Batch Data

Rerun has built-in support for batch data. Whenever you have a collection of things that all have the same type, rather than logging each element individually, you can log the entire collection together as a single "Batch". This provides significant benefits in terms of storage and compute.

Some examples of batched data include points in a point cloud, bounding boxes for detected objects, tracked keypoints in a skeleton, or a collection of line strips.

In the Python APIs, the majority of archetypes are named with the plural form, for example rr.Points3D. They accept both single elements (internally treated as an N=1 batch) or arrays corresponding to the batches.

Terminology terminology

  • An entity is a collection of components (see Entities and Components).
  • When an entity is batched, its components' individual elements are called instances.
  • When every instance within an entity shares the same value for a component, we say that this component is clamped. This is a common pattern and has dedicated support for it (see the Component Clamping section below). For instance, you can set all the colors of a point cloud to the same color by passing a single color value to the color parameter.
  • During queries, a batch always has a primary component. The primary component is what determines how many instances exist in the batch.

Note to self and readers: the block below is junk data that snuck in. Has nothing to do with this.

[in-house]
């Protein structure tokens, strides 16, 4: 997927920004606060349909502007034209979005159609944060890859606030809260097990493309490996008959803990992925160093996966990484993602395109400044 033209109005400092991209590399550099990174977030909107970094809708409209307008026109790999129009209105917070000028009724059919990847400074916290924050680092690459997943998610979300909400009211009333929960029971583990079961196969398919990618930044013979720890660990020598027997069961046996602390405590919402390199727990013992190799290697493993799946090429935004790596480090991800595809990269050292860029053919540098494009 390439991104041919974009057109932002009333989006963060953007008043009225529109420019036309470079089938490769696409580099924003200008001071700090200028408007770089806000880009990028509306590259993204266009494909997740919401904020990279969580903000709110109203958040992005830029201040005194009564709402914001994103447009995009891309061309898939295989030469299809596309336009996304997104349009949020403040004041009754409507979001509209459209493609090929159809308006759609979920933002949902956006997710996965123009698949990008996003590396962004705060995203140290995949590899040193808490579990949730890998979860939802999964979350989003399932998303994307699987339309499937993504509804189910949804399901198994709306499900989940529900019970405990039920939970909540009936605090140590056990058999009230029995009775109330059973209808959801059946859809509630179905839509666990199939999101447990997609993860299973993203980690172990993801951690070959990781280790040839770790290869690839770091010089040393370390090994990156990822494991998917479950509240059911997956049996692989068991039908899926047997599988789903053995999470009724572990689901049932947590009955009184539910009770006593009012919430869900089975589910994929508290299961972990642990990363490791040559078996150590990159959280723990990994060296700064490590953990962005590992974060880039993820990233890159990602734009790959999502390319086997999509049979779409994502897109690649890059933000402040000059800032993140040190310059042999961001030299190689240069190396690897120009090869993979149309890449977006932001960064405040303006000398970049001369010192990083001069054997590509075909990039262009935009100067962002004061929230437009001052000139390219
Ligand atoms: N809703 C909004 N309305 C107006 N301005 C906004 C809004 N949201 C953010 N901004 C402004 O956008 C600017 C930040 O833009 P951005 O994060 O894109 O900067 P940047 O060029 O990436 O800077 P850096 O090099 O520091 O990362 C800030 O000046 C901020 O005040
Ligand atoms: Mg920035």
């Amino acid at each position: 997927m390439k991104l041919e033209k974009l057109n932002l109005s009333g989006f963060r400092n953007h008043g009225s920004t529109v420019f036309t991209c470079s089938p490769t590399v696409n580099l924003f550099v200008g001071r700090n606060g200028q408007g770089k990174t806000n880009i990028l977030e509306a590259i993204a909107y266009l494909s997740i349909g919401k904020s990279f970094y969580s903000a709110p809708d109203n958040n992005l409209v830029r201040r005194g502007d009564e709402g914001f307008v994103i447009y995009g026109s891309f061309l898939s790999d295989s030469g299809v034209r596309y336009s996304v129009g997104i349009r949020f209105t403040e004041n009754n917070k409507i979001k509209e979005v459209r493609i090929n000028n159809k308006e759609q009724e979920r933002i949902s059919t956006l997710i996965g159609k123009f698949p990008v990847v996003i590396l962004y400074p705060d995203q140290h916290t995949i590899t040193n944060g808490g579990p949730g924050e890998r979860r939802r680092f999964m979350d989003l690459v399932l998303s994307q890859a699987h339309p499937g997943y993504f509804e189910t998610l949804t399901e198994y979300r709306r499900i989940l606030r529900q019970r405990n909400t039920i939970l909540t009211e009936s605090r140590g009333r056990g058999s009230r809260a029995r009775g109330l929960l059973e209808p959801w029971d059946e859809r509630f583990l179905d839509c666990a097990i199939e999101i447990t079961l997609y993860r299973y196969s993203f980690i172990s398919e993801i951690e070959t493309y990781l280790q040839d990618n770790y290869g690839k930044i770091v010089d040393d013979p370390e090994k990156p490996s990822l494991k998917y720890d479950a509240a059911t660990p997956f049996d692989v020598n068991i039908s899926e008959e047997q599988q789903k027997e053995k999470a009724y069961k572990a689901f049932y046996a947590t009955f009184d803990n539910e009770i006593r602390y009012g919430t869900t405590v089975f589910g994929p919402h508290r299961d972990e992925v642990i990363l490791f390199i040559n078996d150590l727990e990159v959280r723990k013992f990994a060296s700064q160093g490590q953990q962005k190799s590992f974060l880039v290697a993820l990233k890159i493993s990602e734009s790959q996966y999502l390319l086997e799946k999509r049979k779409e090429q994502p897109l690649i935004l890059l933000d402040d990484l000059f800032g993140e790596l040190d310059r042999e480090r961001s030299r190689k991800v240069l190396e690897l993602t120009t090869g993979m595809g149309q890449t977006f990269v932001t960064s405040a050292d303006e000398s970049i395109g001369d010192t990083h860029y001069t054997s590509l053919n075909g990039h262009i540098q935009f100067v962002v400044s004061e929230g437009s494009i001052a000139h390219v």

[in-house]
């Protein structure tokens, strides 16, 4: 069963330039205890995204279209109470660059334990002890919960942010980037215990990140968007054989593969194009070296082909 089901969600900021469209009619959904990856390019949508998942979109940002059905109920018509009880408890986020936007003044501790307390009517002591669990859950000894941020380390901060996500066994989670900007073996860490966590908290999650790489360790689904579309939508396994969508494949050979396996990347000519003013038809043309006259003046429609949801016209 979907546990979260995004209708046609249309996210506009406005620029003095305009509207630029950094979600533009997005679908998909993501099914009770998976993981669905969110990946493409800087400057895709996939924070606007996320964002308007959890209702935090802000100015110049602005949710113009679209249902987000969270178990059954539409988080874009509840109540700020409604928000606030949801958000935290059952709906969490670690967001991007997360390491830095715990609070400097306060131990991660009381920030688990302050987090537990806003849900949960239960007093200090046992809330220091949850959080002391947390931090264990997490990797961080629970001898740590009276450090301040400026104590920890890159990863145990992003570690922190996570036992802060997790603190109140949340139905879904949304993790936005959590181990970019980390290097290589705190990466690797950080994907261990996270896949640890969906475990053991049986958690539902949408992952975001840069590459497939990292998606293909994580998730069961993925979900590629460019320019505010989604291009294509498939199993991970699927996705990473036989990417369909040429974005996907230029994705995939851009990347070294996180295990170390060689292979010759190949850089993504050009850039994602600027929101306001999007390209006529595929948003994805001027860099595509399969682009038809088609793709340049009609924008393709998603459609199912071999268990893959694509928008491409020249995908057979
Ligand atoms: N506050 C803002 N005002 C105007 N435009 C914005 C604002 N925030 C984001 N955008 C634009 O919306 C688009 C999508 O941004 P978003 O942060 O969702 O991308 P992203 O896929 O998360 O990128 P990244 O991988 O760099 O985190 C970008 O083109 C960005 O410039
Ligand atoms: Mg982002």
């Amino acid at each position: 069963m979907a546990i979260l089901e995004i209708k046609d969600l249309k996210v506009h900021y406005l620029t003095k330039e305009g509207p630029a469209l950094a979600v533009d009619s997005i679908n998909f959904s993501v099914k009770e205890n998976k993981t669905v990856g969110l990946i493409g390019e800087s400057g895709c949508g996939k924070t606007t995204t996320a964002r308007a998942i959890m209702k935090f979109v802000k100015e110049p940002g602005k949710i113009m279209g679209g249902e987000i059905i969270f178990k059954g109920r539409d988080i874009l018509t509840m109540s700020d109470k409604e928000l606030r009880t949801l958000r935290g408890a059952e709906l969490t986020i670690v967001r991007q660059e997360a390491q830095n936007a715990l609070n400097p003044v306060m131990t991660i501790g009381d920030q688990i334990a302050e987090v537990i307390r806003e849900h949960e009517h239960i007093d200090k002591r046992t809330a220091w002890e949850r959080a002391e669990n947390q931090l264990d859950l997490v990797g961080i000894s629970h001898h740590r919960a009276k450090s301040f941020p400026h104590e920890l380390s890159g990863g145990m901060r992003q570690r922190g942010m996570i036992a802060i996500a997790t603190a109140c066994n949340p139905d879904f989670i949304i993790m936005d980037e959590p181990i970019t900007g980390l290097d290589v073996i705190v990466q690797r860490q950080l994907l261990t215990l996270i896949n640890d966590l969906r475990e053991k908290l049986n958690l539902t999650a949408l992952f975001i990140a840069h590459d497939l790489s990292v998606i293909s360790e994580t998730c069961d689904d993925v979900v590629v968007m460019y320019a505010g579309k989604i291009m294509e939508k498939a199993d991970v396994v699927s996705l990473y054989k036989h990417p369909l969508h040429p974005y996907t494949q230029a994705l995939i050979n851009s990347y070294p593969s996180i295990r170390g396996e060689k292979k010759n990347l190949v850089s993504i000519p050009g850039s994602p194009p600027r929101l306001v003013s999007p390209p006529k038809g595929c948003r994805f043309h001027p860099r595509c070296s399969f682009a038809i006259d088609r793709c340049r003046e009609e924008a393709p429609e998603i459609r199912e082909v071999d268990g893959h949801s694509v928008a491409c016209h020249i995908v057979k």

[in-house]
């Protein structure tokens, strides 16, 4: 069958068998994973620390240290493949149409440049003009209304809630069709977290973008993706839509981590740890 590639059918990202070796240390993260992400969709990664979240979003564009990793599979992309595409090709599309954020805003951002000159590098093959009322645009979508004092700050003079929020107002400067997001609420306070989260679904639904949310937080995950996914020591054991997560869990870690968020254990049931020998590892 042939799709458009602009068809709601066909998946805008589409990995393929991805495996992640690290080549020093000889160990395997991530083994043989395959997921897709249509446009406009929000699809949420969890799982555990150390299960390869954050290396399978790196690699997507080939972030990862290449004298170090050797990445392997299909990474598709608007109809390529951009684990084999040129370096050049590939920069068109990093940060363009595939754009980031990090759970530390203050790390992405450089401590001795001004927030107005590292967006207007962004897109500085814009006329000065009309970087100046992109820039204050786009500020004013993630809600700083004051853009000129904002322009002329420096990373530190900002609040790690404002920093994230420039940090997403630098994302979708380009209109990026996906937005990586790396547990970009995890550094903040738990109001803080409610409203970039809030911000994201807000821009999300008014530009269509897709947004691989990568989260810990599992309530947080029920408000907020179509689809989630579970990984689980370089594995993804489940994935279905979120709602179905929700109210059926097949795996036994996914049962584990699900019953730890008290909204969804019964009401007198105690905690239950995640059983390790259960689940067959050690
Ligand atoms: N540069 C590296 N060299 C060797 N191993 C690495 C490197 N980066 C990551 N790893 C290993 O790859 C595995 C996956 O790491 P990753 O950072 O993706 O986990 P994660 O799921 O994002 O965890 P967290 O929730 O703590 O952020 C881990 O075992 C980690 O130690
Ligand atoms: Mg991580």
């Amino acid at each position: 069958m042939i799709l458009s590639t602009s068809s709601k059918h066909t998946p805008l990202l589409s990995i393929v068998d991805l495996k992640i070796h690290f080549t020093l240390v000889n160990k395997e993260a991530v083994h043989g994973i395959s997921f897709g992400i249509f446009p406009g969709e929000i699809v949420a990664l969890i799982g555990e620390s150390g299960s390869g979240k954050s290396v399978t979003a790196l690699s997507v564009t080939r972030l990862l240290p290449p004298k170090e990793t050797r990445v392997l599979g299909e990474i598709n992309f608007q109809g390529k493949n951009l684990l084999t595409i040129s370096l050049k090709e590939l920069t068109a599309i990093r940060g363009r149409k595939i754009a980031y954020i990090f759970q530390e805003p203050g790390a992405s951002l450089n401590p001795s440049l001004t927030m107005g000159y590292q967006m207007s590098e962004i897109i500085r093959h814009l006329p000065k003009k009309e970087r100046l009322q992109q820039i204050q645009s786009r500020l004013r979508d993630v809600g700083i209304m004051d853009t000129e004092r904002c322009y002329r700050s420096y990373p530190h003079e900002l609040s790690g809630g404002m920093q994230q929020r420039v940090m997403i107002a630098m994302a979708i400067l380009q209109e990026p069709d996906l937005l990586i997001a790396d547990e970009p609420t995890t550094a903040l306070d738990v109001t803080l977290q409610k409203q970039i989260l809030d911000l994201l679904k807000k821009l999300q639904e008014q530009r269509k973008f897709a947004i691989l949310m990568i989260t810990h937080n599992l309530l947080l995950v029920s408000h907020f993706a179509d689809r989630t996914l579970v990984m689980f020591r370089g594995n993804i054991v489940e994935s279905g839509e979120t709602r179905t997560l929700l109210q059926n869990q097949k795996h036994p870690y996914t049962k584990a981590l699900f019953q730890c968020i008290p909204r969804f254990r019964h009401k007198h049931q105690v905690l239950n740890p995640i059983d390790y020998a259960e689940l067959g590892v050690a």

Restrictions restrictions

When using batched entities there are a few restrictions:

  • Because there is a one-to-one mapping between batches and entities:
    • If data needs to span multiple entity paths, it needs to be split up into separate batches.
    • If data needs to be split into multiple batches, each must be logged to a different path.
  • Whenever you log a batched entity, for any component that is updated, you must provide values for every instance.
    • It is not possible to only update a subset of the instances in the batch.

Batch join rules batch-join-rules

Rerun lets you choose which components in an entity you want to log at any point in time. If you don't log to a component, then in general it is not updated. For example, if you log a point cloud with positions and colors and then later log just new positions, when the Viewer displays that point cloud it will still look up the last colors that were logged (we refer to this as the latest at semantics).

This can be quite convenient since updating different components at different times puts far fewer restrictions on the organization of your code. It even means if a component on an entity is static, you only need to log it once.

However, if both a batch of colors and a batch of positions have been logged at two different points in time, we need a way to know which point receives which color. For that, Rerun uses the index of the instance. When querying a batched component, the component-values are joined together based on this index. Logically, this happens as a left-join using the primary component for the entity. For example, if you log 3 points and then later log 5 colors, you will still only see 3 points in the viewer.

What should happen if you have 5 points and 3 colors then? This is where clamping semantics come into play.

Component clamping component-clamping

As mentioned, Rerun has special semantics when joining batches of different sizes, for example this is what happens when you mix arrays and single values in an API call.

If the component on the left-side of the join (the so-called primary component) has more instances than the other, then these tail values will simply be ignored. On the other hand, if the component on the left-side of the join (the so-called primary component) has less instances than the other, then the last instance will be repeated across every instance left in the batch. We call this clamping, in reference to texture sampling (think CLAMP_TO_EDGE!).